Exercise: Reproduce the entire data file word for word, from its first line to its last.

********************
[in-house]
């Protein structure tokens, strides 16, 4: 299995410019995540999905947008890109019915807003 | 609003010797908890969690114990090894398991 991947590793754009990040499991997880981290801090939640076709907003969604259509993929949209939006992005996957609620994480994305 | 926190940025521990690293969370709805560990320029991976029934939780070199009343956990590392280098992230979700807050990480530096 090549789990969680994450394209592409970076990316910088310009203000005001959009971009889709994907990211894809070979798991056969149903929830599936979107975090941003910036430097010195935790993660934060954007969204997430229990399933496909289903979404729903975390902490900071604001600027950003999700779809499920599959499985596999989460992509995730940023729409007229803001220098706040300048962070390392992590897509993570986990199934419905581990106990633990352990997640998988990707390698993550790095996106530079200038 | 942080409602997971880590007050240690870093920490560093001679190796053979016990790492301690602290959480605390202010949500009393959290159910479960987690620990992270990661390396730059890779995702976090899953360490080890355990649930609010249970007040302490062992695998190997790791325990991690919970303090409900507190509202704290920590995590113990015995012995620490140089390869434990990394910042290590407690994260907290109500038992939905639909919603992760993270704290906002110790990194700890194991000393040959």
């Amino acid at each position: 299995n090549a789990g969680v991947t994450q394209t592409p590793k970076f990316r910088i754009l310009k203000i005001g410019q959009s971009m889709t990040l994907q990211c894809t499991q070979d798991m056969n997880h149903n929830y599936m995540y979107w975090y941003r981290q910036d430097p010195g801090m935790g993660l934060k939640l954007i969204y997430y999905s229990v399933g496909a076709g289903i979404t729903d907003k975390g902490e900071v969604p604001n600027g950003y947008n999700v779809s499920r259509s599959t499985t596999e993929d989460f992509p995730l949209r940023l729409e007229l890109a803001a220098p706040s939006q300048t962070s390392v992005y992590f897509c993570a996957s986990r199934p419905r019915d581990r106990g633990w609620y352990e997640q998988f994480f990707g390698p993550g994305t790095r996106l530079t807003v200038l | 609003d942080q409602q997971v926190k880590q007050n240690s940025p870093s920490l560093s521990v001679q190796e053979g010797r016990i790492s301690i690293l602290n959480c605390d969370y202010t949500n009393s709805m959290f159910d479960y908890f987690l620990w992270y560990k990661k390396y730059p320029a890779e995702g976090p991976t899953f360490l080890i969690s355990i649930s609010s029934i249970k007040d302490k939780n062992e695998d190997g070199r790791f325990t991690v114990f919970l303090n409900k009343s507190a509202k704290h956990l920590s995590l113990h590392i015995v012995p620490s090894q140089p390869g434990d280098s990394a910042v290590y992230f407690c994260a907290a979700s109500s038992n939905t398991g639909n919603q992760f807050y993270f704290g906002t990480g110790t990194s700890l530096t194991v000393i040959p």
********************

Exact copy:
[in-house]
């Protein structure tokens, strides 16, 4: 299995410019995540999905947008890109019915807003 | 609003010797908890969690114990090894398991 991947590793754009990040499991997880981290801090939640076709907003969604259509993929949209939006992005996957609620994480994305 | 926190940025521990690293969370709805560990320029991976029934939780070199009343956990590392280098992230979700807050990480530096 090549789990969680994450394209592409970076990316910088310009203000005001959009971009889709994907990211894809070979798991056969149903929830599936979107975090941003910036430097010195935790993660934060954007969204997430229990399933496909289903979404729903975390902490900071604001600027950003999700779809499920599959499985596999989460992509995730940023729409007229803001220098706040300048962070390392992590897509993570986990199934419905581990106990633990352990997640998988990707390698993550790095996106530079200038 | 942080409602997971880590007050240690870093920490560093001679190796053979016990790492301690602290959480605390202010949500009393959290159910479960987690620990992270990661390396730059890779995702976090899953360490080890355990649930609010249970007040302490062992695998190997790791325990991690919970303090409900507190509202704290920590995590113990015995012995620490140089390869434990990394910042290590407690994260907290109500038992939905639909919603992760993270704290906002110790990194700890194991000393040959």
């Amino acid at each position: 299995n090549a789990g969680v991947t994450q394209t592409p590793k970076f990316r910088i754009l310009k203000i005001g410019q959009s971009m889709t990040l994907q990211c894809t499991q070979d798991m056969n997880h149903n929830y599936m995540y979107w975090y941003r981290q910036d430097p010195g801090m935790g993660l934060k939640l954007i969204y997430y999905s229990v399933g496909a076709g289903i979404t729903d907003k975390g902490e900071v969604p604001n600027g950003y947008n999700v779809s499920r259509s599959t499985t596999e993929d989460f992509p995730l949209r940023l729409e007229l890109a803001a220098p706040s939006q300048t962070s390392v992005y992590f897509c993570a996957s986990r199934p419905r019915d581990r106990g633990w609620y352990e997640q998988f994480f990707g390698p993550g994305t790095r996106l530079t807003v200038l | 609003d942080q409602q997971v926190k880590q007050n240690s940025p870093s920490l560093s521990v001679q190796e053979g010797r016990i790492s301690i690293l602290n959480c605390d969370y202010t949500n009393s709805m959290f159910d479960y908890f987690l620990w992270y560990k990661k390396y730059p320029a890779e995702g976090p991976t899953f360490l080890i969690s355990i649930s609010s029934i249970k007040d302490k939780n062992e695998d190997g070199r790791f325990t991690v114990f919970l303090n409900k009343s507190a509202k704290h956990l920590s995590l113990h590392i015995v012995p620490s090894q140089p390869g434990d280098s990394a910042v290590y992230f407690c994260a907290a979700s109500s038992n939905t398991g639909n919603q992760f807050y993270f704290g906002t990480g110790t990194s700890l530096t194991v000393i040959p």